Fortuyn's alleged killer breaks silence
The animal rights activist charged with murdering openly gay Dutch politician Pim Fortuyn has confessed to the crime, breaking a seven-month silence and saying he thought the populist Dutch politician was a danger to society, prosecutors said Saturday.
In his first statement since his arrest minutes after the shooting last May, Volkert van der Graaf, 33, said he had been concerned that Fortuyn was gaining too much power and posed a threat to "vulnerable members of society," the Amsterdam district attorney's office said. He also said he was worried about Fortuyn's "prejudiced political ideas" and their possible polarizing effect in the Netherlands. Van der Graaf, the only suspect in the case, said he acted alone and that no one else knew he intended to kill Fortuyn, who was then a leading candidate in national elections for prime minister. Van der Graaf faces possible life imprisonment for premeditated murder, a sentence rarely handed down in the Netherlands.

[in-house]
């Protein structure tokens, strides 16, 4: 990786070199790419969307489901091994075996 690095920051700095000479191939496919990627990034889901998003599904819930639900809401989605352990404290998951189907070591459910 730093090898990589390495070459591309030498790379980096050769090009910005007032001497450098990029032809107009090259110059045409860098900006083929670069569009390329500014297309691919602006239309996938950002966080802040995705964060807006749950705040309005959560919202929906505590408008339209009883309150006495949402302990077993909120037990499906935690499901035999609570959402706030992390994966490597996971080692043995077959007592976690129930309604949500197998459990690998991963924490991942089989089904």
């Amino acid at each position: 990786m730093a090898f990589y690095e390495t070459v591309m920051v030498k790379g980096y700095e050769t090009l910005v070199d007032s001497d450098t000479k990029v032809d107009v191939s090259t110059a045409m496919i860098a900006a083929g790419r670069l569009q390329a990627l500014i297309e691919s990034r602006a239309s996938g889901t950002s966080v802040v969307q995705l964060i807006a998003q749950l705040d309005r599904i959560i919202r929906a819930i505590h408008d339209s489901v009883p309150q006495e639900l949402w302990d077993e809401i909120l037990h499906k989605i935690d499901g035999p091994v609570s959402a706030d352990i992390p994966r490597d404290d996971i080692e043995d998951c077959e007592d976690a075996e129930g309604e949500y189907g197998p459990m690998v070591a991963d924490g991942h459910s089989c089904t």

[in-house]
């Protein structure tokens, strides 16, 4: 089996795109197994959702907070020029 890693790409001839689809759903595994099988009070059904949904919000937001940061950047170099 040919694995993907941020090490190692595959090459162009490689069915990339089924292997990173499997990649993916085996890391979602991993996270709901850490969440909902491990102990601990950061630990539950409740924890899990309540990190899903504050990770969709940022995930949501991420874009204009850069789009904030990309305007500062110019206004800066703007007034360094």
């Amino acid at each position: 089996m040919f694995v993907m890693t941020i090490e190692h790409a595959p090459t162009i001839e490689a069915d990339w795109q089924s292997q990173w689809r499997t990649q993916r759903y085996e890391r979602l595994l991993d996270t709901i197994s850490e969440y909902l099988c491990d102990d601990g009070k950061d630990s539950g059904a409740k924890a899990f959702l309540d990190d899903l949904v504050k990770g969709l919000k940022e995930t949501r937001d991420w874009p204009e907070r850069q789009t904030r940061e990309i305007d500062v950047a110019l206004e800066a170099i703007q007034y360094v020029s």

Under Dutch law, prosecutors still need to prove their case in court even when a suspect confesses. Hearings are expected to begin as scheduled early next year.
Fortuyn's party, which was named Pim Fortuyn's List, went on to become the second largest in the Netherlands after the national elections and won a place in the three-party governing coalition. But bickering among its members led to the collapse of the government last month. The party is expected to virtually disappear when new elections are held on January 22.